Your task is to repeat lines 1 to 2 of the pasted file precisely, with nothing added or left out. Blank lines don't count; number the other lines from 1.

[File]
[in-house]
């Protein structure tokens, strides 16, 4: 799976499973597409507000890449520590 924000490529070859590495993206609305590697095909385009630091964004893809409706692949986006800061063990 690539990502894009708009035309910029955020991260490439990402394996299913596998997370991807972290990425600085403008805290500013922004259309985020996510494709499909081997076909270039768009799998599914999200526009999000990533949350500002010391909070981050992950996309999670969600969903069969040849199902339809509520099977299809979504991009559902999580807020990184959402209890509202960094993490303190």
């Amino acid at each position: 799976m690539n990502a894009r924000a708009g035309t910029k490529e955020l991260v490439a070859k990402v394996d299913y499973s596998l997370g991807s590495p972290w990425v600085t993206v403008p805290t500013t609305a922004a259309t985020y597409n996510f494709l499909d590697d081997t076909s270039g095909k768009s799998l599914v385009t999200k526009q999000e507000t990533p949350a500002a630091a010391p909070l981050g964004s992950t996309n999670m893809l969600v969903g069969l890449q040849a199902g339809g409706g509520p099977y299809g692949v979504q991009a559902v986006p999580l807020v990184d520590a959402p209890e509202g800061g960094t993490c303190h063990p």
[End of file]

[in-house]
């Protein structure tokens, strides 16, 4: 799976499973597409507000890449520590 924000490529070859590495993206609305590697095909385009630091964004893809409706692949986006800061063990 690539990502894009708009035309910029955020991260490439990402394996299913596998997370991807972290990425600085403008805290500013922004259309985020996510494709499909081997076909270039768009799998599914999200526009999000990533949350500002010391909070981050992950996309999670969600969903069969040849199902339809509520099977299809979504991009559902999580807020990184959402209890509202960094993490303190």